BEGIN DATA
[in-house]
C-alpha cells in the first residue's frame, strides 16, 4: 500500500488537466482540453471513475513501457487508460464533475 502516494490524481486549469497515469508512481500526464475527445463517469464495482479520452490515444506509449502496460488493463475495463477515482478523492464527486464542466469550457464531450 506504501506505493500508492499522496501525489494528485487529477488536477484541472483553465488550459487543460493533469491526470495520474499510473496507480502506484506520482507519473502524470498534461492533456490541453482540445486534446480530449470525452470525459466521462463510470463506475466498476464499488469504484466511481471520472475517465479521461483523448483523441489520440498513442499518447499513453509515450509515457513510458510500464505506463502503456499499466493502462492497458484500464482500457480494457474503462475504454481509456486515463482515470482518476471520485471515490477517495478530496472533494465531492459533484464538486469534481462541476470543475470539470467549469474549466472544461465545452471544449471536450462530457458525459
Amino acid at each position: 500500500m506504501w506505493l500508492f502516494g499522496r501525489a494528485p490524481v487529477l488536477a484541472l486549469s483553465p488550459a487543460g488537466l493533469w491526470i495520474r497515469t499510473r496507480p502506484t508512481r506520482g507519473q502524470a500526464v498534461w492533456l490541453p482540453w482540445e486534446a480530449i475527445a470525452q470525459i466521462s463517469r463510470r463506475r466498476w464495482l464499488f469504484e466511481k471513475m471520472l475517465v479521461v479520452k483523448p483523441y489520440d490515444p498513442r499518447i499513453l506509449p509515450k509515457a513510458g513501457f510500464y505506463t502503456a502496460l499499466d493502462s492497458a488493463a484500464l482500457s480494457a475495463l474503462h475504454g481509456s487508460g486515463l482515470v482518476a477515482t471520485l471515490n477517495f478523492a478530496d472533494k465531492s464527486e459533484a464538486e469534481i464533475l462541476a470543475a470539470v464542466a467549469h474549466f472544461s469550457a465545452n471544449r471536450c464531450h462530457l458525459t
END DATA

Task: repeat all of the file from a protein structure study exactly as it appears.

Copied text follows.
[in-house]
C-alpha cells in the first residue's frame, strides 16, 4: 500500500488537466482540453471513475513501457487508460464533475 502516494490524481486549469497515469508512481500526464475527445463517469464495482479520452490515444506509449502496460488493463475495463477515482478523492464527486464542466469550457464531450 506504501506505493500508492499522496501525489494528485487529477488536477484541472483553465488550459487543460493533469491526470495520474499510473496507480502506484506520482507519473502524470498534461492533456490541453482540445486534446480530449470525452470525459466521462463510470463506475466498476464499488469504484466511481471520472475517465479521461483523448483523441489520440498513442499518447499513453509515450509515457513510458510500464505506463502503456499499466493502462492497458484500464482500457480494457474503462475504454481509456486515463482515470482518476471520485471515490477517495478530496472533494465531492459533484464538486469534481462541476470543475470539470467549469474549466472544461465545452471544449471536450462530457458525459
Amino acid at each position: 500500500m506504501w506505493l500508492f502516494g499522496r501525489a494528485p490524481v487529477l488536477a484541472l486549469s483553465p488550459a487543460g488537466l493533469w491526470i495520474r497515469t499510473r496507480p502506484t508512481r506520482g507519473q502524470a500526464v498534461w492533456l490541453p482540453w482540445e486534446a480530449i475527445a470525452q470525459i466521462s463517469r463510470r463506475r466498476w464495482l464499488f469504484e466511481k471513475m471520472l475517465v479521461v479520452k483523448p483523441y489520440d490515444p498513442r499518447i499513453l506509449p509515450k509515457a513510458g513501457f510500464y505506463t502503456a502496460l499499466d493502462s492497458a488493463a484500464l482500457s480494457a475495463l474503462h475504454g481509456s487508460g486515463l482515470v482518476a477515482t471520485l471515490n477517495f478523492a478530496d472533494k465531492s464527486e459533484a464538486e469534481i464533475l462541476a470543475a470539470v464542466a467549469h474549466f472544461s469550457a465545452n471544449r471536450c464531450h462530457l458525459t